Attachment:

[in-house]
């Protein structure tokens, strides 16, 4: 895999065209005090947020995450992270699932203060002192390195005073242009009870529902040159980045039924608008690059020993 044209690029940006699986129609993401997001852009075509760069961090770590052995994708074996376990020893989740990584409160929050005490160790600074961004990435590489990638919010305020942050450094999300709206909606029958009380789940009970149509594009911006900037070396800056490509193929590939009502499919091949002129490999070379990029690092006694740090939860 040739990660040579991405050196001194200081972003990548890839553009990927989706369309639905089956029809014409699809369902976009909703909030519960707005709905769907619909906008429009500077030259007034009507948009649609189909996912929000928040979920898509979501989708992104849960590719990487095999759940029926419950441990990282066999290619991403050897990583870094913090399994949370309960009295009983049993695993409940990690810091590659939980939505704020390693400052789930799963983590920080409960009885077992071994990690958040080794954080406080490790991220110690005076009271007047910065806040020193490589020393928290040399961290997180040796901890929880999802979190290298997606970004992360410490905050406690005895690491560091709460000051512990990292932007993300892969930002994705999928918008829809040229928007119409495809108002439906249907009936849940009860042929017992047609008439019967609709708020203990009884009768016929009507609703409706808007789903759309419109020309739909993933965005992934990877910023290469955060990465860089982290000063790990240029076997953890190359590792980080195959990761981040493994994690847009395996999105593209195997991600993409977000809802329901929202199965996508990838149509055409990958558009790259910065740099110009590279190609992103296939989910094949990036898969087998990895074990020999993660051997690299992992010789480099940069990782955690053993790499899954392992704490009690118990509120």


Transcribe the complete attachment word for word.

[in-house]
């Protein structure tokens, strides 16, 4: 895999065209005090947020995450992270699932203060002192390195005073242009009870529902040159980045039924608008690059020993 044209690029940006699986129609993401997001852009075509760069961090770590052995994708074996376990020893989740990584409160929050005490160790600074961004990435590489990638919010305020942050450094999300709206909606029958009380789940009970149509594009911006900037070396800056490509193929590939009502499919091949002129490999070379990029690092006694740090939860 040739990660040579991405050196001194200081972003990548890839553009990927989706369309639905089956029809014409699809369902976009909703909030519960707005709905769907619909906008429009500077030259007034009507948009649609189909996912929000928040979920898509979501989708992104849960590719990487095999759940029926419950441990990282066999290619991403050897990583870094913090399994949370309960009295009983049993695993409940990690810091590659939980939505704020390693400052789930799963983590920080409960009885077992071994990690958040080794954080406080490790991220110690005076009271007047910065806040020193490589020393928290040399961290997180040796901890929880999802979190290298997606970004992360410490905050406690005895690491560091709460000051512990990292932007993300892969930002994705999928918008829809040229928007119409495809108002439906249907009936849940009860042929017992047609008439019967609709708020203990009884009768016929009507609703409706808007789903759309419109020309739909993933965005992934990877910023290469955060990465860089982290000063790990240029076997953890190359590792980080195959990761981040493994994690847009395996999105593209195997991600993409977000809802329901929202199965996508990838149509055409990958558009790259910065740099110009590279190609992103296939989910094949990036898969087998990895074990020999993660051997690299992992010789480099940069990782955690053993790499899954392992704490009690118990509120």